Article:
How does CPU cache works simplified | Tech-Knowledge
Updated: Jan 3, 2021
CPU cache is the fastest memory in the processor. It basically decrease the time taken to access data by the processor. To understand how does CPU cache works first we'll go through a story which makes it simple to understand the working principle of the cache.
I came across this story long back when I was going through the same query. This story helps me a lot to understand the relationship of cache memory and how does CPU cache works.
Imagine a clerk at one of our 'really efficient' govt. offices. He's sitting there at his desk with all sorts of papers lying around. There is a drawer for the desk where he's stashed away a larger bundle of papers and you can see a large cupboard behind him where he's got tons of papers-with God only knows what-dating back to before independence!
You go to him saying, ''Hey buddy, could you get me paper ABC?'' . What does he reply? He says, ''Oh yeah, ABC right? I think I just saw that here on the table!''. He searches through the 64 papers lying on the desk and picks up a paper, squints at it, smacks his forehead and says, ''Arey! It was ABD! Not ABC!''. "Wait but I really think I saw it a couple of days back, it must be here itself". He then bends down opens the drawer of the desk and takes out a bundle of about 512 papers and puts it on the table and proceeds scanning through them. After a couple of minutes he says, ''Sir, it's not here also. Please come tomorrow". But you say, "Please, it's for an urgent matter". He looks at you with displeasure, looks at the clock, mumbles something, and reluctantly gets up and goes to the cupboard. You can clearly see there's about 8000 papers in there! He goes through them and pulls out a document, going into a coughing and sneezing fit, because of all the dust it spins up, and hands you your paper. He says, ''If that wasn't there, we would have had to go to the room in the back and search through about 2 million papers!". You look at it, thank God and get out of there before the clerk has time to think about 'monetary transactions'.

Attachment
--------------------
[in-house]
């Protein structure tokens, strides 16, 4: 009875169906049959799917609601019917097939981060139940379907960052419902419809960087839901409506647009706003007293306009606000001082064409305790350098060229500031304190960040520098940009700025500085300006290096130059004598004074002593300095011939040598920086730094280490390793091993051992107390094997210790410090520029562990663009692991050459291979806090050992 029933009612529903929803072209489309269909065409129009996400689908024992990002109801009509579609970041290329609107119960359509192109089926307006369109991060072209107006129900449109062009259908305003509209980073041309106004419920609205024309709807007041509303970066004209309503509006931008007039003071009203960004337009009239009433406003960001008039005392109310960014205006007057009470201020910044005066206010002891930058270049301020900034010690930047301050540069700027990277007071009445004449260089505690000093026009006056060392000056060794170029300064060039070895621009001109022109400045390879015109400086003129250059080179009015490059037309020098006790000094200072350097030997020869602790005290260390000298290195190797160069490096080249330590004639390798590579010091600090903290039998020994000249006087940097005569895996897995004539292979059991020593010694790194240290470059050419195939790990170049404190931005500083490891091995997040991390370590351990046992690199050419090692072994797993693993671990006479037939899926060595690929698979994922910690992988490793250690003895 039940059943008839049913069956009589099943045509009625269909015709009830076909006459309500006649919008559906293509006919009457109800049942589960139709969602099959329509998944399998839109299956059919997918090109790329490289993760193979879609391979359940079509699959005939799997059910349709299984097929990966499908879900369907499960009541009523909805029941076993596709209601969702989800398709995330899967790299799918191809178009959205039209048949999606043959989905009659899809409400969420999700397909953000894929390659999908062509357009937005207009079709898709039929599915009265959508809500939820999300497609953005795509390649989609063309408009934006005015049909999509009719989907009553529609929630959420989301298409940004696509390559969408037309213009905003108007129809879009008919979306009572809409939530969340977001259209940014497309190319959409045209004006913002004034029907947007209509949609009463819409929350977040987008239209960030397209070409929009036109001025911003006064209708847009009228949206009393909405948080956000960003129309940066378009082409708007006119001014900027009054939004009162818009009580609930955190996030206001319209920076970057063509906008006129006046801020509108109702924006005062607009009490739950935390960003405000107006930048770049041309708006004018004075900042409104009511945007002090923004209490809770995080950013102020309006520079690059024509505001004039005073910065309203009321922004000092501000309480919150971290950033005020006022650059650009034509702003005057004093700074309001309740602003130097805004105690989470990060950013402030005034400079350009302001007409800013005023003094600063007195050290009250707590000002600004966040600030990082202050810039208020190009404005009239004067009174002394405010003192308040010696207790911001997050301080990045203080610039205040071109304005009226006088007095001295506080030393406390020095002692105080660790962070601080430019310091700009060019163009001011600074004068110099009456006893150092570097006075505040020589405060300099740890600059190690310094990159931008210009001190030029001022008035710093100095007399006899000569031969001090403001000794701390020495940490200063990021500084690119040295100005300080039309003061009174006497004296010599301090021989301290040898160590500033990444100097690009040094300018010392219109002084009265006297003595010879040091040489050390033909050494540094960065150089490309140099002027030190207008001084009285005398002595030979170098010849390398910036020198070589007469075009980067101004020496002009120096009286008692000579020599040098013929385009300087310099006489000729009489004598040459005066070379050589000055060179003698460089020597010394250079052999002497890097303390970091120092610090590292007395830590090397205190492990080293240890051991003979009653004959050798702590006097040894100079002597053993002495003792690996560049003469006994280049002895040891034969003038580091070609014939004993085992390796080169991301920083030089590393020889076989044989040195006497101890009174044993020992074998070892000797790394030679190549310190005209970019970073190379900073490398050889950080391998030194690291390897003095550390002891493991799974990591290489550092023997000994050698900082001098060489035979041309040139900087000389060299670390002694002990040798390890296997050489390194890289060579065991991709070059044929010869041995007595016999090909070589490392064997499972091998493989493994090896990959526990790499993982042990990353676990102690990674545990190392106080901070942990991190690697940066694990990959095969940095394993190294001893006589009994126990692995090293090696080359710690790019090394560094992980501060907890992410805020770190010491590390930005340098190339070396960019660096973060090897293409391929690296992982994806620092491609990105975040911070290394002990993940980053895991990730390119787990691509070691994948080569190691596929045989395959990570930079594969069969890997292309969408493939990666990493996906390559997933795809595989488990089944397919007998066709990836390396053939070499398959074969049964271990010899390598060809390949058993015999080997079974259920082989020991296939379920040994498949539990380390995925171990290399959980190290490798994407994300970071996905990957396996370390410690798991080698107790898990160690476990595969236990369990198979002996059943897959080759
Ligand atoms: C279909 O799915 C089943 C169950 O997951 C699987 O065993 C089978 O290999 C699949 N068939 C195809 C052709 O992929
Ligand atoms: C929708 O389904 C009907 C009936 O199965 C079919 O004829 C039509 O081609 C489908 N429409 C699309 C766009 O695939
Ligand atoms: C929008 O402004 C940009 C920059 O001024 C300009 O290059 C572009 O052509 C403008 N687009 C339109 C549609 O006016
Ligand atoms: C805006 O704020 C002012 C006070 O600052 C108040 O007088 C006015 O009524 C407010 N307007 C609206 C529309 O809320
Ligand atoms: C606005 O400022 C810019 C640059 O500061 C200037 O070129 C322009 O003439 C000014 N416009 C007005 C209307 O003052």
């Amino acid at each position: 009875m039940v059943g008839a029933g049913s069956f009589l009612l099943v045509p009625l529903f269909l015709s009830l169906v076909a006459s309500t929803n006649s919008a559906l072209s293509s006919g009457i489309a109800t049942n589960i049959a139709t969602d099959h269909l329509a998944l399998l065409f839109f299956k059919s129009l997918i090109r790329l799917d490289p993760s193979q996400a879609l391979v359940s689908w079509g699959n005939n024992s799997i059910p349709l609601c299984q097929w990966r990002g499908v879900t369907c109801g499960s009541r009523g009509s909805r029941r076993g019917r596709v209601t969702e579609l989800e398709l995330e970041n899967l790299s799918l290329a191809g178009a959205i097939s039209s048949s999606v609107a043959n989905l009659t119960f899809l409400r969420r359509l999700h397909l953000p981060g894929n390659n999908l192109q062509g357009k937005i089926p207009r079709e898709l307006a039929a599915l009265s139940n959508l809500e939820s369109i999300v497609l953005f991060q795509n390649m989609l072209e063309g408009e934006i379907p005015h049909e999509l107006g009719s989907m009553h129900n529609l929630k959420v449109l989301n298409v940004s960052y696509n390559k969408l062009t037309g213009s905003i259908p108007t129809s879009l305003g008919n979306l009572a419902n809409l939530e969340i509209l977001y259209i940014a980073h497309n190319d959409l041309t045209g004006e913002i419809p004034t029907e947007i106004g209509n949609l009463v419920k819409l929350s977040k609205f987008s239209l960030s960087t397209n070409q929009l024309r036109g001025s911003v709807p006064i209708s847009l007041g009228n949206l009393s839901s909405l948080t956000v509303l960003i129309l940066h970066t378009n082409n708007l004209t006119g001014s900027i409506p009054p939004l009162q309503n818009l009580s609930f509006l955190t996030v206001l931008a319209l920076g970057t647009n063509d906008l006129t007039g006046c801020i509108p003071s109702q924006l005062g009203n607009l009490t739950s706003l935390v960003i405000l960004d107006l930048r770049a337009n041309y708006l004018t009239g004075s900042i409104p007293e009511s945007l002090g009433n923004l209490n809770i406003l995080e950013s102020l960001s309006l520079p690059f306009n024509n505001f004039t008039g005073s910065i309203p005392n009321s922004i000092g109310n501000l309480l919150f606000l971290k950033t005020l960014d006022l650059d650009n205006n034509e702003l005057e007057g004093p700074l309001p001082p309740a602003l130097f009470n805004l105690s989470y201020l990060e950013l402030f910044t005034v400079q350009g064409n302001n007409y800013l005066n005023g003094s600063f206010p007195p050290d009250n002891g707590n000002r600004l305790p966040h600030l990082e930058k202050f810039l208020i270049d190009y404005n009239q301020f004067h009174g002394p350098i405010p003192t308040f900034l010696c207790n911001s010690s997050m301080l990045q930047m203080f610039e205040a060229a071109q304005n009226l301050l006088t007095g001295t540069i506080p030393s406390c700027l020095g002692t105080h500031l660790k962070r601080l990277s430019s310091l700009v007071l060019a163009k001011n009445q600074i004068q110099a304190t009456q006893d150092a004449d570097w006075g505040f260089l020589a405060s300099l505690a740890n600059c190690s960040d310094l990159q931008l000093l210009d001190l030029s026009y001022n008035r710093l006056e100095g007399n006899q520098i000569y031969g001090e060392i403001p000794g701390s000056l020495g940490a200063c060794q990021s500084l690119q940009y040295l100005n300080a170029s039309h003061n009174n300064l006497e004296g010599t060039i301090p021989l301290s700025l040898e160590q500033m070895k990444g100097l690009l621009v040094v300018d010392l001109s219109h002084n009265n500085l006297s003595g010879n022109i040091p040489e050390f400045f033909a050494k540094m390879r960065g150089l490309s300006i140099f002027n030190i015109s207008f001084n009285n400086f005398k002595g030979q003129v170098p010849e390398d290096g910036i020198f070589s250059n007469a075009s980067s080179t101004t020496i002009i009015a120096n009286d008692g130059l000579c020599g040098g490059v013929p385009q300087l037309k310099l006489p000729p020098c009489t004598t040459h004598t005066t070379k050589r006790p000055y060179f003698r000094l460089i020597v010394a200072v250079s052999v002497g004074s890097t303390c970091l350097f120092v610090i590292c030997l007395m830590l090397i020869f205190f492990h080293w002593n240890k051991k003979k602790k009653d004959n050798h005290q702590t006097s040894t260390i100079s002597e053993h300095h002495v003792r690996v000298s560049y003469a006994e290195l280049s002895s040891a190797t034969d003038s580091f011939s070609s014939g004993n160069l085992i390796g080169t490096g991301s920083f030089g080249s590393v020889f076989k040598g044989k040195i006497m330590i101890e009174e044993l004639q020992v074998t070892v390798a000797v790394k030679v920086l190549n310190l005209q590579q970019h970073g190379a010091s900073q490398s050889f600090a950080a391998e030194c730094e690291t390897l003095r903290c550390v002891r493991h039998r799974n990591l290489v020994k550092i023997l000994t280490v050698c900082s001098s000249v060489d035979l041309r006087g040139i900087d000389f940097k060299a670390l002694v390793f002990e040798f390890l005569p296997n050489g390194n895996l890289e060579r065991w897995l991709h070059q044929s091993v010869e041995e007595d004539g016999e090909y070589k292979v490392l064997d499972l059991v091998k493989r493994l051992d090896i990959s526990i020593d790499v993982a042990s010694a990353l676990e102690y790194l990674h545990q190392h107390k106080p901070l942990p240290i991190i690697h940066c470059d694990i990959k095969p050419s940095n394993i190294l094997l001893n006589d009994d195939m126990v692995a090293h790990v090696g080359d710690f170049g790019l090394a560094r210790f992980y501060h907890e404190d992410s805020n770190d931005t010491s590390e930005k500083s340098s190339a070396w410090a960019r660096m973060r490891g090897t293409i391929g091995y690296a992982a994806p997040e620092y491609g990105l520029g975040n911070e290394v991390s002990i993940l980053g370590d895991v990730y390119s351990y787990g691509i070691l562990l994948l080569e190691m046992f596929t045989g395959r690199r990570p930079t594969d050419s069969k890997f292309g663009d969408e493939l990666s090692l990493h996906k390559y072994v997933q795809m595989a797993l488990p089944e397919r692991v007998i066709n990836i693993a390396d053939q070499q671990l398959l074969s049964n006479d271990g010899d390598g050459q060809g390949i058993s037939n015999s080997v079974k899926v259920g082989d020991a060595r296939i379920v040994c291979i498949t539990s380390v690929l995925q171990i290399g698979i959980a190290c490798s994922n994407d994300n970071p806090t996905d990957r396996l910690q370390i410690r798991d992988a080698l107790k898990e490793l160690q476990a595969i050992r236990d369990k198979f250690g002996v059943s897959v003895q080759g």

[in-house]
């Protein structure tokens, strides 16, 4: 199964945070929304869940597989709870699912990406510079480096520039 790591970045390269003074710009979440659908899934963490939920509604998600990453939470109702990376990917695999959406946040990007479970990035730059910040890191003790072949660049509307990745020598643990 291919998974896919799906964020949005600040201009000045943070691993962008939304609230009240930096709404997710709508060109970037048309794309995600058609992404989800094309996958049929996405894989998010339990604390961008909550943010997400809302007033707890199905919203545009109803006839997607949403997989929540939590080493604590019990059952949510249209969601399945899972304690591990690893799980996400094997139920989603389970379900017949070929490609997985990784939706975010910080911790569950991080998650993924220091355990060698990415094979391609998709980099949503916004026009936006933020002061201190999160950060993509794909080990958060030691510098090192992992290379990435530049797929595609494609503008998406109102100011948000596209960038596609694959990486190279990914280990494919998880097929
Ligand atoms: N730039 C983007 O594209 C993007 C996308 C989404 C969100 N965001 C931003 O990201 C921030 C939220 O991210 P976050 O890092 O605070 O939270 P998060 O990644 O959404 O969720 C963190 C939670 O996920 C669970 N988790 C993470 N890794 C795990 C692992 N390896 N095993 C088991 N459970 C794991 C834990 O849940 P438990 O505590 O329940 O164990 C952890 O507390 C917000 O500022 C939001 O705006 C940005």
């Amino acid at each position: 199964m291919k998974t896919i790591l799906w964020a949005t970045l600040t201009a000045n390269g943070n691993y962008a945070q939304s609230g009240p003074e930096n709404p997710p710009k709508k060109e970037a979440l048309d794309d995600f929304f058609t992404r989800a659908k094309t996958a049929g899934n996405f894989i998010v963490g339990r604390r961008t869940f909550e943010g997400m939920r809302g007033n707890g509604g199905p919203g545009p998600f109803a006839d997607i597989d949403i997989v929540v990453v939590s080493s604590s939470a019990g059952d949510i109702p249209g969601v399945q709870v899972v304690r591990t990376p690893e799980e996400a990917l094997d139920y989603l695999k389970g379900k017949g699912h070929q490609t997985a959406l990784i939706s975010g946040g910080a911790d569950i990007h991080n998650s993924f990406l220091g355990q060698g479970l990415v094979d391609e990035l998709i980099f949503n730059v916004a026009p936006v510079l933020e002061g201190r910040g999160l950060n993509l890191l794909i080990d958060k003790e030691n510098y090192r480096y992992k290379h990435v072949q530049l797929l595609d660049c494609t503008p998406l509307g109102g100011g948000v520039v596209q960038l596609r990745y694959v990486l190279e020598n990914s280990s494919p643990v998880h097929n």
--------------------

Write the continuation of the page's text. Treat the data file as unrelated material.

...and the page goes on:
Evaluation of the story:
Here, the clerk is the processor. The space on top of the table that can hold those 64(kB) papers and is closest to him and can be searched fastest is the L1 cache. The space in his drawer that can hold a larger number of papers (512kB) and takes a bit more time to search is the L2 cache. The cupboard behind him that has a still larger storage capacity (8000kB) is the L3 cache. The storage room with the largest capacity (2GB here) is the RAM.
L1, L2 and L3 caches are different memory pools similar to the RAM in a computer. They were built in to decrease the time taken to access data by the processor. This time taken is called latency. The architecture they are built with also differs considerably. For example the L1 cache is built using larger transistors and wider metal tracks, trading off space and power for speed. The higher level caches are more tightly packed and use smaller transistors.
There are other complexities to the story also like the fact that other clerks (processors) can open and search (has access to) the cupboard (L3 cache).
The access times of data in these memories are usually of the order of nanoseconds and do not really make a difference to the average user. But for scientists/programmers that develop/use programs that process a lot of data, it matters. They make a huge difference of the order of days or months even!
In other way,
L1 and L2 are levels of cache memory in a computer. If the computer processor can find the data it needs for its next operation in cache memory, it will save time compared to having to get it from random access memory. L1 is "level-1" cache memory, usually built onto the microprocessor chip itself. For example, the Intel MMX microprocessor comes with 32 thousand bytes of L1.
L2 (that is, level-2) cache memory is on a separate chip (possibly on an expansion card) that can be accessed more quickly than the larger "main" memory. A popular L2 cache memory size is 1,024 kilobytes (one megabyte).
I hope it become easy to remember. Is not..!!